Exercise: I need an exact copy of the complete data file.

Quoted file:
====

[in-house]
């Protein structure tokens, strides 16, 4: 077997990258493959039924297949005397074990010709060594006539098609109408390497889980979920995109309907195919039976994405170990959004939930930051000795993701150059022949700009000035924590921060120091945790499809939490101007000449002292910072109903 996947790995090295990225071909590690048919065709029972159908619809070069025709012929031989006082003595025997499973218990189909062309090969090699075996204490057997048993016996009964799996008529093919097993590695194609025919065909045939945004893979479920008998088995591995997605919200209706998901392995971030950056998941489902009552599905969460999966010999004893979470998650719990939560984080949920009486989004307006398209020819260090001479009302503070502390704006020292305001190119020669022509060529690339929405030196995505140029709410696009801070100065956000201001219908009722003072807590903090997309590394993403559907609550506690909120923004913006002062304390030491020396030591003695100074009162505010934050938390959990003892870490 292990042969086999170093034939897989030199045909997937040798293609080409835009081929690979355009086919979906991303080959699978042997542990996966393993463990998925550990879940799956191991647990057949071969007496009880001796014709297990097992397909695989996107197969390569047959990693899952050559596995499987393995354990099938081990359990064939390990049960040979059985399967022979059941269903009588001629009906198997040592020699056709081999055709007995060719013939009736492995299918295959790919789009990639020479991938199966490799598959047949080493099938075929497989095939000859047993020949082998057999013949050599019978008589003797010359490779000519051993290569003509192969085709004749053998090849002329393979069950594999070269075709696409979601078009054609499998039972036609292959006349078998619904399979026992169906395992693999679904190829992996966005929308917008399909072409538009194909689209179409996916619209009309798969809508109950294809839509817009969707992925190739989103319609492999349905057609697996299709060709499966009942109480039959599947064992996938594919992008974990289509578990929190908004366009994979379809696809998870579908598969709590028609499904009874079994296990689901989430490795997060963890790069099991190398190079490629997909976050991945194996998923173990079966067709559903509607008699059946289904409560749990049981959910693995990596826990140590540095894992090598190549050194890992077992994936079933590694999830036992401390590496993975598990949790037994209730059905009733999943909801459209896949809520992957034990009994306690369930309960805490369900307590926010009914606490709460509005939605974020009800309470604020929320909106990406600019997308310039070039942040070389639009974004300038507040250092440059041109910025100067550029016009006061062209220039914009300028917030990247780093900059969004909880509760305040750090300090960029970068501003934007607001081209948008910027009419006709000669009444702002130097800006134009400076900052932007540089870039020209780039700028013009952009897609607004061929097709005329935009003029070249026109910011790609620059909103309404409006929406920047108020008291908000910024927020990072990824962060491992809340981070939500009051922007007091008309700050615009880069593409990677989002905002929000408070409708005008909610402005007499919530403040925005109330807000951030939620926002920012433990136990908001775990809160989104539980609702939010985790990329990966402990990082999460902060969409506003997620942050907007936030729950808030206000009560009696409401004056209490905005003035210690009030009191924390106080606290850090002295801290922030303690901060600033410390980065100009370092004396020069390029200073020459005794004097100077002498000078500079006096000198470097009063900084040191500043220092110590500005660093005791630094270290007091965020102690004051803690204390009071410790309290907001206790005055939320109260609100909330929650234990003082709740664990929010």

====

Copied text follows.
[in-house]
């Protein structure tokens, strides 16, 4: 077997990258493959039924297949005397074990010709060594006539098609109408390497889980979920995109309907195919039976994405170990959004939930930051000795993701150059022949700009000035924590921060120091945790499809939490101007000449002292910072109903 996947790995090295990225071909590690048919065709029972159908619809070069025709012929031989006082003595025997499973218990189909062309090969090699075996204490057997048993016996009964799996008529093919097993590695194609025919065909045939945004893979479920008998088995591995997605919200209706998901392995971030950056998941489902009552599905969460999966010999004893979470998650719990939560984080949920009486989004307006398209020819260090001479009302503070502390704006020292305001190119020669022509060529690339929405030196995505140029709410696009801070100065956000201001219908009722003072807590903090997309590394993403559907609550506690909120923004913006002062304390030491020396030591003695100074009162505010934050938390959990003892870490 292990042969086999170093034939897989030199045909997937040798293609080409835009081929690979355009086919979906991303080959699978042997542990996966393993463990998925550990879940799956191991647990057949071969007496009880001796014709297990097992397909695989996107197969390569047959990693899952050559596995499987393995354990099938081990359990064939390990049960040979059985399967022979059941269903009588001629009906198997040592020699056709081999055709007995060719013939009736492995299918295959790919789009990639020479991938199966490799598959047949080493099938075929497989095939000859047993020949082998057999013949050599019978008589003797010359490779000519051993290569003509192969085709004749053998090849002329393979069950594999070269075709696409979601078009054609499998039972036609292959006349078998619904399979026992169906395992693999679904190829992996966005929308917008399909072409538009194909689209179409996916619209009309798969809508109950294809839509817009969707992925190739989103319609492999349905057609697996299709060709499966009942109480039959599947064992996938594919992008974990289509578990929190908004366009994979379809696809998870579908598969709590028609499904009874079994296990689901989430490795997060963890790069099991190398190079490629997909976050991945194996998923173990079966067709559903509607008699059946289904409560749990049981959910693995990596826990140590540095894992090598190549050194890992077992994936079933590694999830036992401390590496993975598990949790037994209730059905009733999943909801459209896949809520992957034990009994306690369930309960805490369900307590926010009914606490709460509005939605974020009800309470604020929320909106990406600019997308310039070039942040070389639009974004300038507040250092440059041109910025100067550029016009006061062209220039914009300028917030990247780093900059969004909880509760305040750090300090960029970068501003934007607001081209948008910027009419006709000669009444702002130097800006134009400076900052932007540089870039020209780039700028013009952009897609607004061929097709005329935009003029070249026109910011790609620059909103309404409006929406920047108020008291908000910024927020990072990824962060491992809340981070939500009051922007007091008309700050615009880069593409990677989002905002929000408070409708005008909610402005007499919530403040925005109330807000951030939620926002920012433990136990908001775990809160989104539980609702939010985790990329990966402990990082999460902060969409506003997620942050907007936030729950808030206000009560009696409401004056209490905005003035210690009030009191924390106080606290850090002295801290922030303690901060600033410390980065100009370092004396020069390029200073020459005794004097100077002498000078500079006096000198470097009063900084040191500043220092110590500005660093005791630094270290007091965020102690004051803690204390009071410790309290907001206790005055939320109260609100909330929650234990003082709740664990929010």